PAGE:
Ahmed, 22, is a tall shortstop who was the Braves’ second round draft pick in 2011. He spent all of 2012 at the high-A ball level with mixed results. He finished the year in the Arizona Fall League and looked good in a small-sample size. He swung and missed too much, leading to a high strikeout rate and low batting average. He has gap power but does not hit as many home runs as one might expect given his frame. However, his swing is geared to hitting the ball into the gaps. Ahmed stole 40 bases in 50 tries last season and has above-average speed.

Ahmed has improved his range at shortstop and he also possesses a strong arm. He definitely has a chance to stick at the position but could also see time at either third base or second base, depending on the big league club’s needs. Ahmed should move up to double-A in 2013 and will hopefully look to adjust his approach at the plate, either to adopt an all-fields, line-drive approach or to create more leverage in his swing and hit for more power. He currently appears to be caught somewhere in the middle.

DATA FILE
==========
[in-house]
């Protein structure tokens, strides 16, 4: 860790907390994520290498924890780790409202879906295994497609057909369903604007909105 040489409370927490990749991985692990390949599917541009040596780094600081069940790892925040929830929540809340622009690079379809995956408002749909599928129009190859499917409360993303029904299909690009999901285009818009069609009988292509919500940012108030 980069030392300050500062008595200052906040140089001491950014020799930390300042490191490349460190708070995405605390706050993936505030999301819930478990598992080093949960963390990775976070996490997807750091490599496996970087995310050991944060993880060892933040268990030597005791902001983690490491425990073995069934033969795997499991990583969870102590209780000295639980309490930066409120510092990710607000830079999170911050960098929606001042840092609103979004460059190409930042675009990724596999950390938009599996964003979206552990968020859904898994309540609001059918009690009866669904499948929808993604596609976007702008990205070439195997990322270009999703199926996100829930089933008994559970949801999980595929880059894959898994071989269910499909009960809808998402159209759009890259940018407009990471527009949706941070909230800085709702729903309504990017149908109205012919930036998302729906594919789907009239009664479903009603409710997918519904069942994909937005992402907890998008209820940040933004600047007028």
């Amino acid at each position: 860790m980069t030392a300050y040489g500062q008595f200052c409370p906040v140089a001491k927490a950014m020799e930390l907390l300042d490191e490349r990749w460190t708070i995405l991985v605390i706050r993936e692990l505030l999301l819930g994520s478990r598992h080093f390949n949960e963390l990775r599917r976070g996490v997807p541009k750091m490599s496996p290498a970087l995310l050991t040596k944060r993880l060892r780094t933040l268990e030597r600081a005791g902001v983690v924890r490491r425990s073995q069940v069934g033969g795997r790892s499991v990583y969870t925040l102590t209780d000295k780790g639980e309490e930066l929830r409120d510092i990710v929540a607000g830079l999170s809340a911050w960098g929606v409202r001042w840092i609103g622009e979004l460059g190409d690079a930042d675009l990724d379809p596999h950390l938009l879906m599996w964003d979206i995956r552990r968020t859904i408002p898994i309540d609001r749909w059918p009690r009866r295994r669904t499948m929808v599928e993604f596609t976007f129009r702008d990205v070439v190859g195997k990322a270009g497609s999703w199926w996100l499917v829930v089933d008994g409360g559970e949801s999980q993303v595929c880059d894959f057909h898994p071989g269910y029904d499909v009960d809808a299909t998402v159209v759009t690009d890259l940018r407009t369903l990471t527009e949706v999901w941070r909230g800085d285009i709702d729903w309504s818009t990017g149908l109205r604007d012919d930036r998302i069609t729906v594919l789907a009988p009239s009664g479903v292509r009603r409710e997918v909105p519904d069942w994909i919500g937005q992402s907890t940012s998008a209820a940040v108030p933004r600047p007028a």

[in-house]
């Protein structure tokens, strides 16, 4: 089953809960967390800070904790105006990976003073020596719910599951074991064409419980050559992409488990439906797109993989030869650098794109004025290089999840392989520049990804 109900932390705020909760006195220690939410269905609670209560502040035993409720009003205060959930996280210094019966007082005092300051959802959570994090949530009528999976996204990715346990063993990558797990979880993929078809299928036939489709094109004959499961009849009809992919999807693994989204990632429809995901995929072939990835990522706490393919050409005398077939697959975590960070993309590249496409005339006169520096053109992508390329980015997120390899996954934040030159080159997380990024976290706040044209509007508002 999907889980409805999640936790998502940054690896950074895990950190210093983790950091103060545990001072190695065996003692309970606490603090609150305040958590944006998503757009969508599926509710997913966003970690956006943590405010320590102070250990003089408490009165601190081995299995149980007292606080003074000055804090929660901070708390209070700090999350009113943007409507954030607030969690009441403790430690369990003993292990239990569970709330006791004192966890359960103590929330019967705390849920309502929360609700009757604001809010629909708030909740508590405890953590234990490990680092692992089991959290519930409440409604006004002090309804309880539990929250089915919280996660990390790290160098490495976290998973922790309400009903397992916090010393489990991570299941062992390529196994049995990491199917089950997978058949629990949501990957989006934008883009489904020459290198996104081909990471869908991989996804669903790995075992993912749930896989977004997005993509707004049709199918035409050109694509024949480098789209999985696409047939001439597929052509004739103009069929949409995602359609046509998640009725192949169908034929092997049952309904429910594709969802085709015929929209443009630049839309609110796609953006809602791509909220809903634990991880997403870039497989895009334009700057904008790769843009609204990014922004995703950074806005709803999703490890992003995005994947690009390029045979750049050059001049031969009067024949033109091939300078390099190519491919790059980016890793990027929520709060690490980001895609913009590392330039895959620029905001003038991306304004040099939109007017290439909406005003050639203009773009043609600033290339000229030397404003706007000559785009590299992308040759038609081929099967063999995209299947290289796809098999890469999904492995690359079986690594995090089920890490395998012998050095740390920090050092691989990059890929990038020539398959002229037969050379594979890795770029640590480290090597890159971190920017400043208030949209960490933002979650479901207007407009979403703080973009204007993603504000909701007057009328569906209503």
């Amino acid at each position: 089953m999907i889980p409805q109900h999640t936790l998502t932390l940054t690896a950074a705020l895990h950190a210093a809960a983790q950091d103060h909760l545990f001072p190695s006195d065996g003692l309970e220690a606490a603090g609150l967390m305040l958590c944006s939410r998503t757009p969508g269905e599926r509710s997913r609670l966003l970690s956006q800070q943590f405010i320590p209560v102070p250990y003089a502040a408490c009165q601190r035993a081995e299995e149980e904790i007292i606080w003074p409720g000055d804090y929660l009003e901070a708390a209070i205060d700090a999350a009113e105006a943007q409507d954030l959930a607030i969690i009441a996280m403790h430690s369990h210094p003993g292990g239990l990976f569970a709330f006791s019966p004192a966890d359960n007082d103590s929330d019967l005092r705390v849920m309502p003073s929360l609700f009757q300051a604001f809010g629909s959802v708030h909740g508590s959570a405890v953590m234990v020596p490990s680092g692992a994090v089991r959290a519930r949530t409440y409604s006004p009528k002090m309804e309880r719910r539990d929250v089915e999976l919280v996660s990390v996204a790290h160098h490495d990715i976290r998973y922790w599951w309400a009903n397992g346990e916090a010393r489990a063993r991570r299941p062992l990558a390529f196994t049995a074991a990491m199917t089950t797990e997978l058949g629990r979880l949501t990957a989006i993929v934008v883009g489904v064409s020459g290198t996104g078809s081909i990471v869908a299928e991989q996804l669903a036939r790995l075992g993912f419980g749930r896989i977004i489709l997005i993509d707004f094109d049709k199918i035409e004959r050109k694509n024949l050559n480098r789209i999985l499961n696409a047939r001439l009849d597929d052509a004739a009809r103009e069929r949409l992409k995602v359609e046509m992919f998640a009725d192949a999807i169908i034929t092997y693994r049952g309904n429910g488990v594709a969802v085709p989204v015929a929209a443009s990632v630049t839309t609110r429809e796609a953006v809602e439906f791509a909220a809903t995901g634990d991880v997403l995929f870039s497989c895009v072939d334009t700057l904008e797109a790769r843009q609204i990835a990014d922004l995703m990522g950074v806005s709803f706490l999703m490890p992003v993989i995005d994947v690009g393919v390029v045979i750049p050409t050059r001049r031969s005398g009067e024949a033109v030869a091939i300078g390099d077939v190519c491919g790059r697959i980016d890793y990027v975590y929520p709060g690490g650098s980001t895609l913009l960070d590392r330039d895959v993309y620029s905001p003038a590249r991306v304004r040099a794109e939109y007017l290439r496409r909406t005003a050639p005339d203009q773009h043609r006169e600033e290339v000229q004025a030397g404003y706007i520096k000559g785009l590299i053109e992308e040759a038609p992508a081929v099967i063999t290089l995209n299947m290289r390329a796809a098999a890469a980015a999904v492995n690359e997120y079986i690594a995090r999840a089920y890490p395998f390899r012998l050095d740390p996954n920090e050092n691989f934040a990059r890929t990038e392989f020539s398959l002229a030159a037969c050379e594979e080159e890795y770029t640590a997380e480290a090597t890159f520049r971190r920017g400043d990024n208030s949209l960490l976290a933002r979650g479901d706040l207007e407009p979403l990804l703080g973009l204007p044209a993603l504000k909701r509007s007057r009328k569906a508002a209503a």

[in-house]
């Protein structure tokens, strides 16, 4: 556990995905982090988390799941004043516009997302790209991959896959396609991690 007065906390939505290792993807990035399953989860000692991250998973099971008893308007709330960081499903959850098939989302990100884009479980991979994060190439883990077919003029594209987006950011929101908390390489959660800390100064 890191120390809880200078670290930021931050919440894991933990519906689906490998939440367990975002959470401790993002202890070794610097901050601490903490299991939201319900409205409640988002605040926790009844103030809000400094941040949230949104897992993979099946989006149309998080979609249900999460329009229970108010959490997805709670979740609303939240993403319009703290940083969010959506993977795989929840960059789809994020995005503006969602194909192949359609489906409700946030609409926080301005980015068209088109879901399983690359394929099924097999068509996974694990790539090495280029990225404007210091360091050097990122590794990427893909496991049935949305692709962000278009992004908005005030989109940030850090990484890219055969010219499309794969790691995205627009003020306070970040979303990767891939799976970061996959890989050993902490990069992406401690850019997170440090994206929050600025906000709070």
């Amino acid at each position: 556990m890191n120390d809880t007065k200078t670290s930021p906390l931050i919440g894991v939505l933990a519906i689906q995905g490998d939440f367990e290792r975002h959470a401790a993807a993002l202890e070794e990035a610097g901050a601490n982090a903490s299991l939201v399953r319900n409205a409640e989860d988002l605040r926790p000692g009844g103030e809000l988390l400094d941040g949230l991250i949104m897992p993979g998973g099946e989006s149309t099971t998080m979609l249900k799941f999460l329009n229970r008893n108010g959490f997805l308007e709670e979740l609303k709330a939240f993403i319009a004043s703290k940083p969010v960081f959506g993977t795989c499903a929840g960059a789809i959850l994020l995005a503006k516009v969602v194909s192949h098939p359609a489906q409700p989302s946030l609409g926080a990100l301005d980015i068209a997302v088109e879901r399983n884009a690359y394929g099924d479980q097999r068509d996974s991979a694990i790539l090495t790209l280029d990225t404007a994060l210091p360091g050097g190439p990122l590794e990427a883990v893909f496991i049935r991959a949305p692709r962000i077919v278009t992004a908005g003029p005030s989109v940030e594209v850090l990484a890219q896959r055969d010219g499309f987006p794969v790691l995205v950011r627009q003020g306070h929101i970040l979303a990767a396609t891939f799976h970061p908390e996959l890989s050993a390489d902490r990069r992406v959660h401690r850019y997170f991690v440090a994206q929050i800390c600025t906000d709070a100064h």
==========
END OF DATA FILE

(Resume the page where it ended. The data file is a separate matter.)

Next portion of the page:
#12 Navery Moore (P)

21 26 13 102.2 83 3 7.36 3.94 3.86 3.38

Moore, 22, had an inconsistent career at Vanderbilt University but had decent results in his first full pro season. He spent the year in low A-ball and split his time between the starting rotation and the bullpen. Moore’s repertoire includes a low-90s fastball that can hit 95-96 mph. He also has a breaking ball that appear to be more of a curveball than a slider and I didn’t see much of a changeup when I watched him pitch.

Moore has a smooth, compact delivery but he telegraphed his breaking ball by slowing down his arm. He looks more comfortable from the stretch rather than the full wind-up, possibly due to having fewer moving parts. The Tennessee native appears to be better suited to a relief role going forward but he could be a swing man in a big league rotation. He’ll move up to high-A ball to begin 2013 but could see double-A by the end of the season.


#13 Cody Martin (P)

22 22 19 107.1 93 7 10.31 2.85 2.93 2.90

Martin had an impressive 2012 campaign when he struck out 123 batters in 107 high-A ball innings. It was his first full pro season after being selected in the eighth round of the 2011 amateur draft out of Gonzaga University. A scout I spoke with about Martin said he has a big league feel to pitching. “He has great command of all of his pitches,” he said. “Not just good but very advanced for someone his age. Give his dad credit for that who was an ex-Braves minor leaguer.”